With this week’s prompt I got to play around with Nammu, a primeval goddess out of the Fertile Crescent.
I didn’t do heavy promoting of this week’s Indies Unlimited flash fiction contest. I don’t want it to be a popularity contest, and really why would I? 1) I don’t have much of a following, and 2) I’d like to see it be a contest based on merit, because when all are compiled at the end of the year into an anthology, I want it to be great reading. Kudos go out to Sylvia Heike for “Eyes of a Hawk” her take on the Siegfried Watches prompt.
Here’s what we had to work with:
1. Picture prompt
2. Text prompt–I called him Sigfried. He just flew down and landed on that fence post one day when I was plowing. He came every day after that. He just sat there and watched me. When I left, he left.
One day, I decided to go over and see how close I could get before he flew away. But he didn’t fly away.
I walked right up and touched him. That’s when I realized he wasn’t a real bird, but a very realistic robot. I could see the cameras for eyes; hear the tiny servos whirring as he twitched and moved. They had found me. After all this time they had found me again.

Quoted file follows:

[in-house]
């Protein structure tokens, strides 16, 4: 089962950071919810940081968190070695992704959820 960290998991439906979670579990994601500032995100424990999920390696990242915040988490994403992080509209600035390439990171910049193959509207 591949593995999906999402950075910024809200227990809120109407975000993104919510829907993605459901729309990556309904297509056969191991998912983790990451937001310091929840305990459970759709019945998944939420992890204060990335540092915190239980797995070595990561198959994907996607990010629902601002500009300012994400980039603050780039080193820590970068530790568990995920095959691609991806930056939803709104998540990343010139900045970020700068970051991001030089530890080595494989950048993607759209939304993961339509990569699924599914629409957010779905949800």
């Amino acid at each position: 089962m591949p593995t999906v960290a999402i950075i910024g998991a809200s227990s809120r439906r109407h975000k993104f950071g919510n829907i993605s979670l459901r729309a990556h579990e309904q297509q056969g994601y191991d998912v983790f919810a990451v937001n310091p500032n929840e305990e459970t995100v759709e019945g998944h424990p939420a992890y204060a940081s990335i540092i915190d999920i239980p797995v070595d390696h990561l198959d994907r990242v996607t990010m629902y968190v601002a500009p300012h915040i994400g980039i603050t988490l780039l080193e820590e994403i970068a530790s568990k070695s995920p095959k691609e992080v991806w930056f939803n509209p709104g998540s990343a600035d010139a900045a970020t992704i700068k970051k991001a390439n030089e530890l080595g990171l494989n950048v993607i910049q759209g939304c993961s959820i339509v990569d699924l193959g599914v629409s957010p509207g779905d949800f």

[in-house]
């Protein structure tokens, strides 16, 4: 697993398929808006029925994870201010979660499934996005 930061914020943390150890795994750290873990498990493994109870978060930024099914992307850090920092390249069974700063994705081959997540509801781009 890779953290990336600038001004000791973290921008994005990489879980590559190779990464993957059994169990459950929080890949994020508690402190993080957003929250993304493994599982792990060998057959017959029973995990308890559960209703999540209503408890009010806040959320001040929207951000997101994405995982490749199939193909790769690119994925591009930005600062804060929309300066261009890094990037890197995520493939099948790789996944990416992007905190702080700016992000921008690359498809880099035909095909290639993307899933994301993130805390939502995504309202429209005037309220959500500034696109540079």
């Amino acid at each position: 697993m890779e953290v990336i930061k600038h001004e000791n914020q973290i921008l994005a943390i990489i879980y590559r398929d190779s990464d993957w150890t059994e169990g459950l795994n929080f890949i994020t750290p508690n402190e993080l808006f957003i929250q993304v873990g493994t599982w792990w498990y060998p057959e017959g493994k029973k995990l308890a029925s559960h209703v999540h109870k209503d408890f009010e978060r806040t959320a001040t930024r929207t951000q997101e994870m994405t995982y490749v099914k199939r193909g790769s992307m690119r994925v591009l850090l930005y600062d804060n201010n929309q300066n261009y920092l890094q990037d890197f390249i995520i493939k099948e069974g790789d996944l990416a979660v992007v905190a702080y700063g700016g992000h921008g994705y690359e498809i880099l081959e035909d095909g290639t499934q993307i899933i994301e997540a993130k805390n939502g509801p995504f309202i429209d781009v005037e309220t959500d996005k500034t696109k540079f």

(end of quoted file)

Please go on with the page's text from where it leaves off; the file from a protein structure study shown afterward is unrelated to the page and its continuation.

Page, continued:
And here’s my tale at 250 words:
by N. E. Chenier
For seven days the Sigfried watched. It didn’t quite recognize me in this rendering of flesh, which gave me time to prepare.
I squeezed a clump of dark soil. My hands read the twining passages of earthworms, the pinched fonts of ants, the compendium of vulcanism and pressure and erosion in each fleck of dirt. The churning core of a star echoed in the creases of my palm.
When ready, I approached their avian vehicle. Under those artificially molting feathers was an immaculate device. Like our universe: cold, sterile, mechanical perfection.
“Come home, Nammu,” the plural voice purred.
“I’m not done,” I told them. I shaped the dirt. Organic, malleable.
The beak clacked. The plurality struggled for expression through the singular machine. “Stellar slaughter. Unacceptable medium. Your work’s been censored.”
“Art is dynamic,” I countered. “Didn’t you see the supernovae?” A tremor ran through me as it had the first time I’d triggered one.
“An abomination,” they snapped in unison.
My mud fully infused, I snatched the hawk off the fence, shaping with swift hands as the hawk keened and flapped. I had to make them understand.
“What have you done?” they wailed.
It hobbled in the furrows. “We’re dying!”
“Isn’t it wonderful?”
Static in their immortality, my kind couldn’t grasp real art. Created life was a narrative, with a beginning and an end. They would have to wait until death to begin to comprehend my opus.
They flew away shrieking. I hoped someday they would appreciate my story.